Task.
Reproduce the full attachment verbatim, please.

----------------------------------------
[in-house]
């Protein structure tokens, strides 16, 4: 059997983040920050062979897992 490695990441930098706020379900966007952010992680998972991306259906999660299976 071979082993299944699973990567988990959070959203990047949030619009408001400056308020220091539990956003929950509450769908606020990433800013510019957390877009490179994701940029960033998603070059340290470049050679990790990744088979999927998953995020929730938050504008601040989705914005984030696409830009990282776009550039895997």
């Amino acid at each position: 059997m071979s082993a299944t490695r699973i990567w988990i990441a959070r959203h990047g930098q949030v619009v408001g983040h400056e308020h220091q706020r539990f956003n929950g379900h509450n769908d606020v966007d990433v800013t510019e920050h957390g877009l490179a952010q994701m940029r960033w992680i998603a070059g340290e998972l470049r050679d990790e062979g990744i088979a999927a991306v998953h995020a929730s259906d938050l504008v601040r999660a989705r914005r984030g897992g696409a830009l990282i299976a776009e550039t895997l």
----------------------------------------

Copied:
[in-house]
């Protein structure tokens, strides 16, 4: 059997983040920050062979897992 490695990441930098706020379900966007952010992680998972991306259906999660299976 071979082993299944699973990567988990959070959203990047949030619009408001400056308020220091539990956003929950509450769908606020990433800013510019957390877009490179994701940029960033998603070059340290470049050679990790990744088979999927998953995020929730938050504008601040989705914005984030696409830009990282776009550039895997």
């Amino acid at each position: 059997m071979s082993a299944t490695r699973i990567w988990i990441a959070r959203h990047g930098q949030v619009v408001g983040h400056e308020h220091q706020r539990f956003n929950g379900h509450n769908d606020v966007d990433v800013t510019e920050h957390g877009l490179a952010q994701m940029r960033w992680i998603a070059g340290e998972l470049r050679d990790e062979g990744i088979a999927a991306v998953h995020a929730s259906d938050l504008v601040r999660a989705r914005r984030g897992g696409a830009l990282i299976a776009e550039t895997l």